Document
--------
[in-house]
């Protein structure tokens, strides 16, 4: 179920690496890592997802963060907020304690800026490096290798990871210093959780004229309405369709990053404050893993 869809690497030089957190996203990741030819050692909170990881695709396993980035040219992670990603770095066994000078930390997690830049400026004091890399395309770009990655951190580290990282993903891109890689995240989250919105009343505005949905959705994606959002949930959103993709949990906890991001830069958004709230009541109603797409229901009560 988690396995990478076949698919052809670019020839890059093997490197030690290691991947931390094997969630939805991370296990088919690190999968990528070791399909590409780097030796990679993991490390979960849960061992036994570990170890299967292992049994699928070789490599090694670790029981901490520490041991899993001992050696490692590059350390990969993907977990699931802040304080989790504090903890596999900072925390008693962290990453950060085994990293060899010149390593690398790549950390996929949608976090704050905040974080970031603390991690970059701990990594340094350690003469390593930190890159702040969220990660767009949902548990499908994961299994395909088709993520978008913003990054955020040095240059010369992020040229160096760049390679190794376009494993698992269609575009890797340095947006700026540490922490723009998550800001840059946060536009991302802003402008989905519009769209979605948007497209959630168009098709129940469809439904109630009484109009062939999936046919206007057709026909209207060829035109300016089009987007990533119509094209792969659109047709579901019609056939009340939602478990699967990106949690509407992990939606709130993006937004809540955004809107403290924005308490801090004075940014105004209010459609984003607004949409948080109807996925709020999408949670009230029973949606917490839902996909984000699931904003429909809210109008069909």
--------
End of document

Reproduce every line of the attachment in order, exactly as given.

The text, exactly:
[in-house]
């Protein structure tokens, strides 16, 4: 179920690496890592997802963060907020304690800026490096290798990871210093959780004229309405369709990053404050893993 869809690497030089957190996203990741030819050692909170990881695709396993980035040219992670990603770095066994000078930390997690830049400026004091890399395309770009990655951190580290990282993903891109890689995240989250919105009343505005949905959705994606959002949930959103993709949990906890991001830069958004709230009541109603797409229901009560 988690396995990478076949698919052809670019020839890059093997490197030690290691991947931390094997969630939805991370296990088919690190999968990528070791399909590409780097030796990679993991490390979960849960061992036994570990170890299967292992049994699928070789490599090694670790029981901490520490041991899993001992050696490692590059350390990969993907977990699931802040304080989790504090903890596999900072925390008693962290990453950060085994990293060899010149390593690398790549950390996929949608976090704050905040974080970031603390991690970059701990990594340094350690003469390593930190890159702040969220990660767009949902548990499908994961299994395909088709993520978008913003990054955020040095240059010369992020040229160096760049390679190794376009494993698992269609575009890797340095947006700026540490922490723009998550800001840059946060536009991302802003402008989905519009769209979605948007497209959630168009098709129940469809439904109630009484109009062939999936046919206007057709026909209207060829035109300016089009987007990533119509094209792969659109047709579901019609056939009340939602478990699967990106949690509407992990939606709130993006937004809540955004809107403290924005308490801090004075940014105004209010459609984003607004949409948080109807996925709020999408949670009230029973949606917490839902996909984000699931904003429909809210109008069909």